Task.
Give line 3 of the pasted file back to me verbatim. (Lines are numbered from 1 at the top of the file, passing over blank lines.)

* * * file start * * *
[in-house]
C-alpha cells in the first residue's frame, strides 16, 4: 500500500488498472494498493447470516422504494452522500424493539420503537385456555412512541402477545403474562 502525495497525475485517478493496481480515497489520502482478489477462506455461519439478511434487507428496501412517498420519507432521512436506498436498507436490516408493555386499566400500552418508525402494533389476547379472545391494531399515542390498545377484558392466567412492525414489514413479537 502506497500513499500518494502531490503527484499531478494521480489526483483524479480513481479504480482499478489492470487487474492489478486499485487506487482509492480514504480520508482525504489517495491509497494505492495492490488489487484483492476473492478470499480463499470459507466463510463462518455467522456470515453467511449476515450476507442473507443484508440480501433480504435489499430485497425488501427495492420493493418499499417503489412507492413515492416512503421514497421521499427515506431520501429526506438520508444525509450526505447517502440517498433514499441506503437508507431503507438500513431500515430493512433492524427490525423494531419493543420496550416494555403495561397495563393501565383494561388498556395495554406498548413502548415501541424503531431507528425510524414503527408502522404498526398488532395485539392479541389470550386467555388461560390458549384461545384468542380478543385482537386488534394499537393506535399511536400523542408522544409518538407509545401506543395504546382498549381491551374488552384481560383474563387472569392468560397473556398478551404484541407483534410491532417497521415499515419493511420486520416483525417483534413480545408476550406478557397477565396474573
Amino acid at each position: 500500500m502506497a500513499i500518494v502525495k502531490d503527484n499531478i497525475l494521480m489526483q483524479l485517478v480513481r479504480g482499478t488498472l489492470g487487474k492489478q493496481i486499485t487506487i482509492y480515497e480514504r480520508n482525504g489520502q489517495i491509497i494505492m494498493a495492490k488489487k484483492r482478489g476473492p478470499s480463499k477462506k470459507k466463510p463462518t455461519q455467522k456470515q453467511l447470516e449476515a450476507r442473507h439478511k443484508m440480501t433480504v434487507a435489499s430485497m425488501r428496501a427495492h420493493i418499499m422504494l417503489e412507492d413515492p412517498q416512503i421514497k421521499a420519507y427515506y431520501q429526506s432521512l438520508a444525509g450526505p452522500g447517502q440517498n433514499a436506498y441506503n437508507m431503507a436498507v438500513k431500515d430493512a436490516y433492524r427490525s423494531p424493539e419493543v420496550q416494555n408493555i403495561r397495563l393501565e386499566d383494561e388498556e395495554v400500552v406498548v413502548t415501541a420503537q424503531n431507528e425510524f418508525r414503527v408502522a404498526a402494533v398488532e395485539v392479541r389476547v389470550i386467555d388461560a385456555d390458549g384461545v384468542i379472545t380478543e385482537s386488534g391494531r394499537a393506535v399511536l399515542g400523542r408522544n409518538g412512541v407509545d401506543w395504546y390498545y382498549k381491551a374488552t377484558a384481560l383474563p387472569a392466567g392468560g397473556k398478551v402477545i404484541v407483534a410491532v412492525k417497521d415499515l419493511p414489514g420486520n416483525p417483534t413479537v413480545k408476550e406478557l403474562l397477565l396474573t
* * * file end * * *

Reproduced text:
Amino acid at each position: 500500500m502506497a500513499i500518494v502525495k502531490d503527484n499531478i497525475l494521480m489526483q483524479l485517478v480513481r479504480g482499478t488498472l489492470g487487474k492489478q493496481i486499485t487506487i482509492y480515497e480514504r480520508n482525504g489520502q489517495i491509497i494505492m494498493a495492490k488489487k484483492r482478489g476473492p478470499s480463499k477462506k470459507k466463510p463462518t455461519q455467522k456470515q453467511l447470516e449476515a450476507r442473507h439478511k443484508m440480501t433480504v434487507a435489499s430485497m425488501r428496501a427495492h420493493i418499499m422504494l417503489e412507492d413515492p412517498q416512503i421514497k421521499a420519507y427515506y431520501q429526506s432521512l438520508a444525509g450526505p452522500g447517502q440517498n433514499a436506498y441506503n437508507m431503507a436498507v438500513k431500515d430493512a436490516y433492524r427490525s423494531p424493539e419493543v420496550q416494555n408493555i403495561r397495563l393501565e386499566d383494561e388498556e395495554v400500552v406498548v413502548t415501541a420503537q424503531n431507528e425510524f418508525r414503527v408502522a404498526a402494533v398488532e395485539v392479541r389476547v389470550i386467555d388461560a385456555d390458549g384461545v384468542i379472545t380478543e385482537s386488534g391494531r394499537a393506535v399511536l399515542g400523542r408522544n409518538g412512541v407509545d401506543w395504546y390498545y382498549k381491551a374488552t377484558a384481560l383474563p387472569a392466567g392468560g397473556k398478551v402477545i404484541v407483534a410491532v412492525k417497521d415499515l419493511p414489514g420486520n416483525p417483534t413479537v413480545k408476550e406478557l403474562l397477565l396474573t